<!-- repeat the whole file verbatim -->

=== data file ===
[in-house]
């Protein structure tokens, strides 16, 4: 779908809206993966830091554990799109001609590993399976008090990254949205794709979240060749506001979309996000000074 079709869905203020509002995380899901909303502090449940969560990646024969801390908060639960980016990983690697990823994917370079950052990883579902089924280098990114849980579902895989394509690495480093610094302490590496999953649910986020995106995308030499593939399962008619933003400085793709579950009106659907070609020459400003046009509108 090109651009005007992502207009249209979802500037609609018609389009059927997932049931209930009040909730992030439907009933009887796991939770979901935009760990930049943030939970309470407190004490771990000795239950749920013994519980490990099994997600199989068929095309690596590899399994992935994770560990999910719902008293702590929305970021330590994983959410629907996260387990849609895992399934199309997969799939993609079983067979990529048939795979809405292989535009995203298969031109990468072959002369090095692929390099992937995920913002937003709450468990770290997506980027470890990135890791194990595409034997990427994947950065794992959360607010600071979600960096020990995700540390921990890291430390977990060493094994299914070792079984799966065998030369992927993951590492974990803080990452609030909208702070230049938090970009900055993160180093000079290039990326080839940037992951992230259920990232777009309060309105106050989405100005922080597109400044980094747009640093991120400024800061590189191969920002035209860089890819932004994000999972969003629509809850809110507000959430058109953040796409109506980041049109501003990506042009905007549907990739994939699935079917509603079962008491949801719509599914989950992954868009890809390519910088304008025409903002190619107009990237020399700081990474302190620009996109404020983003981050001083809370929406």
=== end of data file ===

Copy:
[in-house]
């Protein structure tokens, strides 16, 4: 779908809206993966830091554990799109001609590993399976008090990254949205794709979240060749506001979309996000000074 079709869905203020509002995380899901909303502090449940969560990646024969801390908060639960980016990983690697990823994917370079950052990883579902089924280098990114849980579902895989394509690495480093610094302490590496999953649910986020995106995308030499593939399962008619933003400085793709579950009106659907070609020459400003046009509108 090109651009005007992502207009249209979802500037609609018609389009059927997932049931209930009040909730992030439907009933009887796991939770979901935009760990930049943030939970309470407190004490771990000795239950749920013994519980490990099994997600199989068929095309690596590899399994992935994770560990999910719902008293702590929305970021330590994983959410629907996260387990849609895992399934199309997969799939993609079983067979990529048939795979809405292989535009995203298969031109990468072959002369090095692929390099992937995920913002937003709450468990770290997506980027470890990135890791194990595409034997990427994947950065794992959360607010600071979600960096020990995700540390921990890291430390977990060493094994299914070792079984799966065998030369992927993951590492974990803080990452609030909208702070230049938090970009900055993160180093000079290039990326080839940037992951992230259920990232777009309060309105106050989405100005922080597109400044980094747009640093991120400024800061590189191969920002035209860089890819932004994000999972969003629509809850809110507000959430058109953040796409109506980041049109501003990506042009905007549907990739994939699935079917509603079962008491949801719509599914989950992954868009890809390519910088304008025409903002190619107009990237020399700081990474302190620009996109404020983003981050001083809370929406």